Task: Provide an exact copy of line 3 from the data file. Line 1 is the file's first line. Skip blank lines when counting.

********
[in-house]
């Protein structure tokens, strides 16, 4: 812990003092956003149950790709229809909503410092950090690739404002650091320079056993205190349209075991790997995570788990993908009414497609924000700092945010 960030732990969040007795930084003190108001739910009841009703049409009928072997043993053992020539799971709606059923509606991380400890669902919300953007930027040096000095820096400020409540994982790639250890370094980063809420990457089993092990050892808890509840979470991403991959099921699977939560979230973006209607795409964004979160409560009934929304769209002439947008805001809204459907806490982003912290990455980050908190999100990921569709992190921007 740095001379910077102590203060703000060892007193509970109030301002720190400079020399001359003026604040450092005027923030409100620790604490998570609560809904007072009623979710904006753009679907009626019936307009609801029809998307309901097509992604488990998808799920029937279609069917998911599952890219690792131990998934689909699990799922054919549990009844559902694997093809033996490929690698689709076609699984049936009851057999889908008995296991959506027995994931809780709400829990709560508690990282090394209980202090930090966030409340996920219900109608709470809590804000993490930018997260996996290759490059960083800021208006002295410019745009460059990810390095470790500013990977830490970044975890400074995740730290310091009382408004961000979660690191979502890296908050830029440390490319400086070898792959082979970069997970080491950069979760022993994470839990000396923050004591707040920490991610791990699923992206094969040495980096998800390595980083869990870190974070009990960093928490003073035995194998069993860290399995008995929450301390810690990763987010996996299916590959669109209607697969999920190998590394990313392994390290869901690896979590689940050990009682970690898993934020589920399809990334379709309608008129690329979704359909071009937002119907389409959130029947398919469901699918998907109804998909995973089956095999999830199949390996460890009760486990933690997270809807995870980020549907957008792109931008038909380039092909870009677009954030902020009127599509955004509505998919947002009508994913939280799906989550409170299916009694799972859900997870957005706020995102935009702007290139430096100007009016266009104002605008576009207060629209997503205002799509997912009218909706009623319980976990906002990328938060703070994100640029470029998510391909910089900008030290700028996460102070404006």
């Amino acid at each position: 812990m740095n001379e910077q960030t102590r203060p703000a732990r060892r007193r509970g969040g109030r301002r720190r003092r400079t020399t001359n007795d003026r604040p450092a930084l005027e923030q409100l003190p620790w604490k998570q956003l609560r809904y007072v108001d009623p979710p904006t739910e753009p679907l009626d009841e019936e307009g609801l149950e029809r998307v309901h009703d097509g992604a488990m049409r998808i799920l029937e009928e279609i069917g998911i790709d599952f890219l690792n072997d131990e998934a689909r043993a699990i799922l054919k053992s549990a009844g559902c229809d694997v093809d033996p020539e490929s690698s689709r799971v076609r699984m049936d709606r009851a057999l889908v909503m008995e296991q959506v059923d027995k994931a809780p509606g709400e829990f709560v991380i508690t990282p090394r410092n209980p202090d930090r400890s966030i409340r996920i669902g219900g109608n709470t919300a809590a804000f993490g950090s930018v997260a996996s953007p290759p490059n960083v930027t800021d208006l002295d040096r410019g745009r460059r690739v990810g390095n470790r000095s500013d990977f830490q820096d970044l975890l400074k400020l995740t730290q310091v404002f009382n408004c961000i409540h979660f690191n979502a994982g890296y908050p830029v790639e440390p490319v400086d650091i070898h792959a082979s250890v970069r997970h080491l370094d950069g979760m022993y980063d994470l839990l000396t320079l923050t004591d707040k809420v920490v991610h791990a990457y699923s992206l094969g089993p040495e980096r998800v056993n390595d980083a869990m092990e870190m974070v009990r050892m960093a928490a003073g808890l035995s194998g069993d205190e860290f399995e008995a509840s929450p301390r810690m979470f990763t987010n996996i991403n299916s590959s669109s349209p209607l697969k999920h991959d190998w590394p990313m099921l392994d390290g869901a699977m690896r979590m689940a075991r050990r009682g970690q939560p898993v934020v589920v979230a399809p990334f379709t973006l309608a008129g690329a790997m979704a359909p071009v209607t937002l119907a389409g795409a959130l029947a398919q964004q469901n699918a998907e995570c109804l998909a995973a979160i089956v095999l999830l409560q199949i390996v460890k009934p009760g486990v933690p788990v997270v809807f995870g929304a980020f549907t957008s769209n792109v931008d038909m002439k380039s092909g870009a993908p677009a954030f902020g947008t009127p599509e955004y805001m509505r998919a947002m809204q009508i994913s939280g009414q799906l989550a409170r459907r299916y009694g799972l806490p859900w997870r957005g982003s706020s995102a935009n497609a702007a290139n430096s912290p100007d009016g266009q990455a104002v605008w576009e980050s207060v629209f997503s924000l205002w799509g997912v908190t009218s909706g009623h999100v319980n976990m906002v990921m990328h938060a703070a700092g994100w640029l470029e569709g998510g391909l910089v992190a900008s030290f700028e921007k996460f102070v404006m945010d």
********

């Amino acid at each position: 812990m740095n001379e910077q960030t102590r203060p703000a732990r060892r007193r509970g969040g109030r301002r720190r003092r400079t020399t001359n007795d003026r604040p450092a930084l005027e923030q409100l003190p620790w604490k998570q956003l609560r809904y007072v108001d009623p979710p904006t739910e753009p679907l009626d009841e019936e307009g609801l149950e029809r998307v309901h009703d097509g992604a488990m049409r998808i799920l029937e009928e279609i069917g998911i790709d599952f890219l690792n072997d131990e998934a689909r043993a699990i799922l054919k053992s549990a009844g559902c229809d694997v093809d033996p020539e490929s690698s689709r799971v076609r699984m049936d709606r009851a057999l889908v909503m008995e296991q959506v059923d027995k994931a809780p509606g709400e829990f709560v991380i508690t990282p090394r410092n209980p202090d930090r400890s966030i409340r996920i669902g219900g109608n709470t919300a809590a804000f993490g950090s930018v997260a996996s953007p290759p490059n960083v930027t800021d208006l002295d040096r410019g745009r460059r690739v990810g390095n470790r000095s500013d990977f830490q820096d970044l975890l400074k400020l995740t730290q310091v404002f009382n408004c961000i409540h979660f690191n979502a994982g890296y908050p830029v790639e440390p490319v400086d650091i070898h792959a082979s250890v970069r997970h080491l370094d950069g979760m022993y980063d994470l839990l000396t320079l923050t004591d707040k809420v920490v991610h791990a990457y699923s992206l094969g089993p040495e980096r998800v056993n390595d980083a869990m092990e870190m974070v009990r050892m960093a928490a003073g808890l035995s194998g069993d205190e860290f399995e008995a509840s929450p301390r810690m979470f990763t987010n996996i991403n299916s590959s669109s349209p209607l697969k999920h991959d190998w590394p990313m099921l392994d390290g869901a699977m690896r979590m689940a075991r050990r009682g970690q939560p898993v934020v589920v979230a399809p990334f379709t973006l309608a008129g690329a790997m979704a359909p071009v209607t937002l119907a389409g795409a959130l029947a398919q964004q469901n699918a998907e995570c109804l998909a995973a979160i089956v095999l999830l409560q199949i390996v460890k009934p009760g486990v933690p788990v997270v809807f995870g929304a980020f549907t957008s769209n792109v931008d038909m002439k380039s092909g870009a993908p677009a954030f902020g947008t009127p599509e955004y805001m509505r998919a947002m809204q009508i994913s939280g009414q799906l989550a409170r459907r299916y009694g799972l806490p859900w997870r957005g982003s706020s995102a935009n497609a702007a290139n430096s912290p100007d009016g266009q990455a104002v605008w576009e980050s207060v629209f997503s924000l205002w799509g997912v908190t009218s909706g009623h999100v319980n976990m906002v990921m990328h938060a703070a700092g994100w640029l470029e569709g998510g391909l910089v992190a900008s030290f700028e921007k996460f102070v404006m945010d």